Norway Mosque Shooting Suspect Appears in Court With Wounded Face

Remigio Civitarese
Agosto 13, 2019

At a detention hearing in Oslo on Monday, a 21-year-old Norwegian man suspected of a "terrorist act" at the city's Al-Noor mosque on Saturday rejected all the allegations against him.

They said the alleged perpetrator is also a murder suspect in a separate case.

"He is exercising his right not to be interrogated", said his defence lawyer, Unni Fries.

The unidentified suspect, who had several guns in his possession when he was arrested, had expressed anti-immigrant and extremist views online.

A Norwegian man opened fire on the Al-Noor Islamic Centre in Bærum, Norway on Saturday.

After the attack, police said a young woman found dead in the victim's home was the gunman's 17-year-old stepsister.

Rafiq's quick action helped avert an attack that brought back painful memories of the Christchurch shootings in New Zealand earlier this year, when a gunman attacked two mosques and killed 51 people during Friday prayers.

"There is no doubt that the swift and firm response from the persons inside the mosque stopped the aggressor and prevented further consequences", Skjold told the media persons present on the spot.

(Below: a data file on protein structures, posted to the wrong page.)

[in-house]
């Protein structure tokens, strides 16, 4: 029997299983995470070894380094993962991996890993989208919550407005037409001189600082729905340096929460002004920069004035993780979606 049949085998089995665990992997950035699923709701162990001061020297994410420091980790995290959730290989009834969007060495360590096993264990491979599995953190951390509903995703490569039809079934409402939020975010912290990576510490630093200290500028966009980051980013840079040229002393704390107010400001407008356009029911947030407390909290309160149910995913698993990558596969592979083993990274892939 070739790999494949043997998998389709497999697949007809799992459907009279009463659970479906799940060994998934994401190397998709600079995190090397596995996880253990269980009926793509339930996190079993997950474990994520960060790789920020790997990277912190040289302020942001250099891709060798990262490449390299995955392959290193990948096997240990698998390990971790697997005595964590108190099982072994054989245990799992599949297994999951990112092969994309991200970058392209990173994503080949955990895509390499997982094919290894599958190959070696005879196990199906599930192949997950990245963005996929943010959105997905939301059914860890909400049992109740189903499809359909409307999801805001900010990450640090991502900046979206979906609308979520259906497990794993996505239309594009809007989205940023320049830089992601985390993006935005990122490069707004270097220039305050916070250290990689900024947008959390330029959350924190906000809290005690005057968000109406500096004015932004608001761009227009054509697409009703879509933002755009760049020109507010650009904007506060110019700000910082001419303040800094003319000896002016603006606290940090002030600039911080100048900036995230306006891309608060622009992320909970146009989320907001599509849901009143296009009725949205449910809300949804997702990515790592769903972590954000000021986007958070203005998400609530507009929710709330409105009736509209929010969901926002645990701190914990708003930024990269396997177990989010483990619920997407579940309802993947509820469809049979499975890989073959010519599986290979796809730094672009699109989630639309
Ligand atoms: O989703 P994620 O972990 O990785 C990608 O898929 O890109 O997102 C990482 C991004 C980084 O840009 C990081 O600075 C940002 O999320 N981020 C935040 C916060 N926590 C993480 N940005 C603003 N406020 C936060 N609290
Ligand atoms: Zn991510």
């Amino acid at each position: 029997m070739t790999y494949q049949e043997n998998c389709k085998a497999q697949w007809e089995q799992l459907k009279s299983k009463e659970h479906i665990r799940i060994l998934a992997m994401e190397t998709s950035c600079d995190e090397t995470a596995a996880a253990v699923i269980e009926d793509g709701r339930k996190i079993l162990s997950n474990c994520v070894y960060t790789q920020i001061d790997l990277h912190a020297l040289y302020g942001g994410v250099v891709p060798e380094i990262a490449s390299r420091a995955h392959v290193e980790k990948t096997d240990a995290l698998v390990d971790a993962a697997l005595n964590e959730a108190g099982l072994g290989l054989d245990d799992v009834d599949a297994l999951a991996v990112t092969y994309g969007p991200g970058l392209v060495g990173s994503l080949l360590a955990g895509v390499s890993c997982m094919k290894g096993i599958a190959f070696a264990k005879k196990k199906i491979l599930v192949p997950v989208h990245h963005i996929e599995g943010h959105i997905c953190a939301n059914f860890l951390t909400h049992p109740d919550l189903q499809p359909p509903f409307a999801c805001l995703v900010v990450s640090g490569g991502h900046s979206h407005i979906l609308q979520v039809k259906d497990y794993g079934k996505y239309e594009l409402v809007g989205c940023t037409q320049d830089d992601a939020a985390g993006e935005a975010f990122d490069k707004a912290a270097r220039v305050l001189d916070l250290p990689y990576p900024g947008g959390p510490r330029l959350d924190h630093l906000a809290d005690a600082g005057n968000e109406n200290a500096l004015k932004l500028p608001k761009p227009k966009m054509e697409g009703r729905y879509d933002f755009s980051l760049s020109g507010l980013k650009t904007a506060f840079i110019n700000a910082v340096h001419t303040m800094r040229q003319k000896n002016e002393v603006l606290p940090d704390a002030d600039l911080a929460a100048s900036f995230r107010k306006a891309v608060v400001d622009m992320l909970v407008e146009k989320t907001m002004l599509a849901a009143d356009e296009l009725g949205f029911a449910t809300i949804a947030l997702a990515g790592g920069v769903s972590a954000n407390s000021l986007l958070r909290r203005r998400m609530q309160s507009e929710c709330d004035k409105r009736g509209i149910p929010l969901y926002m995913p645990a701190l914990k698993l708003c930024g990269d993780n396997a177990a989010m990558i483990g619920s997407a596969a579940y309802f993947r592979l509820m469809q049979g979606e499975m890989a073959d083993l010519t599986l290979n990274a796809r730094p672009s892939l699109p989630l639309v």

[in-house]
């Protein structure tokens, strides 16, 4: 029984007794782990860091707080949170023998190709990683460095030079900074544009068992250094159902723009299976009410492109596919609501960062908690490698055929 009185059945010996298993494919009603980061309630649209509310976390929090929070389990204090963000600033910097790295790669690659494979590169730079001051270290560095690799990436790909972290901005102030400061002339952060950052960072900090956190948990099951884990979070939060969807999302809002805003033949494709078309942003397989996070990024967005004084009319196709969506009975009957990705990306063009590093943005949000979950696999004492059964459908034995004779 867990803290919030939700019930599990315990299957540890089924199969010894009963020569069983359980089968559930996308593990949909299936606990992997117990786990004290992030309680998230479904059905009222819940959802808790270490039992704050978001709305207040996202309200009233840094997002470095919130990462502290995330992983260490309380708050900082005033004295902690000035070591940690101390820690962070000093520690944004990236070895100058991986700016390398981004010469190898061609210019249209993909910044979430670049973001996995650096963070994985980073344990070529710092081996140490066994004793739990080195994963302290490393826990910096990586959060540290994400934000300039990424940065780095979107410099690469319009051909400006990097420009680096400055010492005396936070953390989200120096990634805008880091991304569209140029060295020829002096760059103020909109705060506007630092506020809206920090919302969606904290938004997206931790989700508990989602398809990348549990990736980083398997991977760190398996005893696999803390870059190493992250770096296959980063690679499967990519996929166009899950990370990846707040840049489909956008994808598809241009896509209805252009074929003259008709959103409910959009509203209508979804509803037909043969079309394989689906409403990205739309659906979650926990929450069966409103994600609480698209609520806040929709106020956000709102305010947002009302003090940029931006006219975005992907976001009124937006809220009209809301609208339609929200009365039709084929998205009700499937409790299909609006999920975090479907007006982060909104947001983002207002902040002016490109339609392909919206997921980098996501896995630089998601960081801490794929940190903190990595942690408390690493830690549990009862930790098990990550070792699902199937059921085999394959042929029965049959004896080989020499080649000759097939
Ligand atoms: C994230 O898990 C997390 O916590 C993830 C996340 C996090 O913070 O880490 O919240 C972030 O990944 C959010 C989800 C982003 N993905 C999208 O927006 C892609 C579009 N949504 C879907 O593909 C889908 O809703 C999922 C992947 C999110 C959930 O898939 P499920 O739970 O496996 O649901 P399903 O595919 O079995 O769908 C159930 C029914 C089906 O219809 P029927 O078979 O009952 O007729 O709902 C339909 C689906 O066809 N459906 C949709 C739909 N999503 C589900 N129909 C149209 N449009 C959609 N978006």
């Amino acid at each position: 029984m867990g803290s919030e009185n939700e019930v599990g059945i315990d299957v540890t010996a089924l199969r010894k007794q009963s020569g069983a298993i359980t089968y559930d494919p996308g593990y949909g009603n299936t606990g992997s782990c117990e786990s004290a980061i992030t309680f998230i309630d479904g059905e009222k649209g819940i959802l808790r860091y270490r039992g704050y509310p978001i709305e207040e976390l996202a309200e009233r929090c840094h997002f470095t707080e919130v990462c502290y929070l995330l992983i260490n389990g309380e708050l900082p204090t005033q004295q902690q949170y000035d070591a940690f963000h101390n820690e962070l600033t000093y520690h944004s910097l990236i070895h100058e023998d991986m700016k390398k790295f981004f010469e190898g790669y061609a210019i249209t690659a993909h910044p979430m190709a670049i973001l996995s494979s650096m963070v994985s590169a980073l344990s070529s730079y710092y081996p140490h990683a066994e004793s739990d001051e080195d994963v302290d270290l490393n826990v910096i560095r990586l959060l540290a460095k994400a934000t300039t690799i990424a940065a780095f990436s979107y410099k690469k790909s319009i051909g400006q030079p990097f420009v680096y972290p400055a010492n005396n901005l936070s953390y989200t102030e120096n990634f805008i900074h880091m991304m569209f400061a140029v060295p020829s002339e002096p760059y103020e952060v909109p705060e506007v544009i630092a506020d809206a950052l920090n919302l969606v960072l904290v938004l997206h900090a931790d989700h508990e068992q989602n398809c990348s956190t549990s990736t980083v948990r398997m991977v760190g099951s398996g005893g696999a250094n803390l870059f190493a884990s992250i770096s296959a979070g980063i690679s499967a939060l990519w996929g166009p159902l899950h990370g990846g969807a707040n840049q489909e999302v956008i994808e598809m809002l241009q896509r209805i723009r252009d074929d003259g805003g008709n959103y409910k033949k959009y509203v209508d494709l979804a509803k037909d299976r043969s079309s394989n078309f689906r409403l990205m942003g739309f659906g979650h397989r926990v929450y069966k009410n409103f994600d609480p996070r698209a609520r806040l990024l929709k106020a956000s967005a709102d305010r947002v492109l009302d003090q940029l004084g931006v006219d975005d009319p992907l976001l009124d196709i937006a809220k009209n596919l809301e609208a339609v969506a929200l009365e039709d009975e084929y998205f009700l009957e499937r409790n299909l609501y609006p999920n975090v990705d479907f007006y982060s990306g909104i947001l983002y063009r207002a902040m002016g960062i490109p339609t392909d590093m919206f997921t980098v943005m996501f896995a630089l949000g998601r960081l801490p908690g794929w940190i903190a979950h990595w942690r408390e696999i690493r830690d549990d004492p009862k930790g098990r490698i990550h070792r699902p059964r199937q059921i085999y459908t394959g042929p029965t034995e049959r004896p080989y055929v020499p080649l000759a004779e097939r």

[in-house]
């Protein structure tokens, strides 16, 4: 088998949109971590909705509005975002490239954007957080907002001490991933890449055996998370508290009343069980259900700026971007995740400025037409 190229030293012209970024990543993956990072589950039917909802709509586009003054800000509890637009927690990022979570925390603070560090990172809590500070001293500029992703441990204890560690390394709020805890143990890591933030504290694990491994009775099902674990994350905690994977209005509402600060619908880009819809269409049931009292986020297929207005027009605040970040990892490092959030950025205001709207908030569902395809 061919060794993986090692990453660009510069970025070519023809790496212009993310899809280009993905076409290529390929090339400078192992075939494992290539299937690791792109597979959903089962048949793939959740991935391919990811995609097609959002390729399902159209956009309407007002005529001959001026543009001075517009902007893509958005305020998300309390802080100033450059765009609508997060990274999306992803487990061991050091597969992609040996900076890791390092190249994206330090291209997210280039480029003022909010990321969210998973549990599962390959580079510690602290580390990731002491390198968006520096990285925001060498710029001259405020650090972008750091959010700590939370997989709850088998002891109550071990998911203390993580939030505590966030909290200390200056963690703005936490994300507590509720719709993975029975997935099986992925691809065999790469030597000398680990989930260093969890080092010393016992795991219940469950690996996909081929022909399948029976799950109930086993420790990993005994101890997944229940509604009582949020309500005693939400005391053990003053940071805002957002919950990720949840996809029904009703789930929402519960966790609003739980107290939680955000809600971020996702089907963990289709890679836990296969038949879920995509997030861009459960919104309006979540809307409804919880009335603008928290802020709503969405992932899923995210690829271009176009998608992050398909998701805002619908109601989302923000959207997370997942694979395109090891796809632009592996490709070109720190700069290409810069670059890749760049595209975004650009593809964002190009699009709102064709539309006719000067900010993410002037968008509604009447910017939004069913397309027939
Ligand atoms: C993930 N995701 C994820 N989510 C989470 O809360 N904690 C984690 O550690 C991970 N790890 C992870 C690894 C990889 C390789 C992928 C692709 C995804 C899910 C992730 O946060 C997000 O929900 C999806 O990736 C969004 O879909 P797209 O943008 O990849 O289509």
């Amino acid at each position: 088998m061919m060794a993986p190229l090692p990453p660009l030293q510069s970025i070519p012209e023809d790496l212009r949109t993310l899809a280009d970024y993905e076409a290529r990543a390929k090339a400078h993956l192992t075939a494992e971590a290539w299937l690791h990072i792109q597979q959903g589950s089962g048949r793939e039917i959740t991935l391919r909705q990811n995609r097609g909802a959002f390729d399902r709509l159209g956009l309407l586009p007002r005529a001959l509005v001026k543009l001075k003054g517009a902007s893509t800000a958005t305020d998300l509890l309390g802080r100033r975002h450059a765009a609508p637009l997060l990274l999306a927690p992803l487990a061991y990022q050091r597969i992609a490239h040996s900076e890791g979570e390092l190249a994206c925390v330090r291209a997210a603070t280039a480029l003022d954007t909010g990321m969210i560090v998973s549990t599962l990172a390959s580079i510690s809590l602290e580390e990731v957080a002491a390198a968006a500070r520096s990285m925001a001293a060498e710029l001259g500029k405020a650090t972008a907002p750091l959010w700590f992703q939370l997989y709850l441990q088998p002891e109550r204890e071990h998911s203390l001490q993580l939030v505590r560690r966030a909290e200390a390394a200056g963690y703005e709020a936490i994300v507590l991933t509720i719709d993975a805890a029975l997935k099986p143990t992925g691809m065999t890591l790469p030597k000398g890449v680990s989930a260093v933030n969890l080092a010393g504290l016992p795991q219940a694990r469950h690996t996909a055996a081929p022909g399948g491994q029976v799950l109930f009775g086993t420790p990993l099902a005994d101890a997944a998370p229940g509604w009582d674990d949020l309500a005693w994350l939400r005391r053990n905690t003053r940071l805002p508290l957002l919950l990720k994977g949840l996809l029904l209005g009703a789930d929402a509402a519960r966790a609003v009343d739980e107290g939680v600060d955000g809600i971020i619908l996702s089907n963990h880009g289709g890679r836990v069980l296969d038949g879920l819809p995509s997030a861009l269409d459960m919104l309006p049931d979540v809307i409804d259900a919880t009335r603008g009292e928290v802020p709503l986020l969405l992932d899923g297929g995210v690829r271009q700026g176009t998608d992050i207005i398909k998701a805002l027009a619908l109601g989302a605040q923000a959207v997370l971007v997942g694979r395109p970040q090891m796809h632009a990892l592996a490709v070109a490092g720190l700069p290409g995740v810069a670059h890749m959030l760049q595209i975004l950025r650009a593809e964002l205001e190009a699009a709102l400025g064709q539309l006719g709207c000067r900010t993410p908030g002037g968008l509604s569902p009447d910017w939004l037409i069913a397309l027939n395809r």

"The prosecuting authority will request that the person charged be remanded in custody for four weeks, with a ban on visits and communication, without access to the media and in solitary confinement", the police said in a statement.

On Monday, Norway's domestic intelligence service PST said it had received a tip "about a year ago" about Manshaus, but that they chose not to act on it.

EndChan confirmed on Twitter that a man "claiming to be the Oslo shooter" had posted material on the forum.

Police said the suspect appeared to have far-right and anti-immigrant views.

Oslo police wrote on Twitter: 'There has been a shooting episode inside the mosque'.

The post ended with the words "Valhalla awaits", a reference to the afterlife for those who have died in battle in Norse mythology.

The attack took place one day before thousands of Muslims gathered at mosques for the Eid celebration, and the congregation targeted by the gunman expected up to 1,000 people to attend.

In 2011, white supremacist Anders Behring Breivik massacred 77 people - the majority of whom were teenagers - in Norway's worst ever peacetime atrocity.

According to reports, only three people were inside at the time.

Prime Minister Erna Solberg, who expressed sympathy after the attack, said in a statement: "This is not supposed to happen in Norway".

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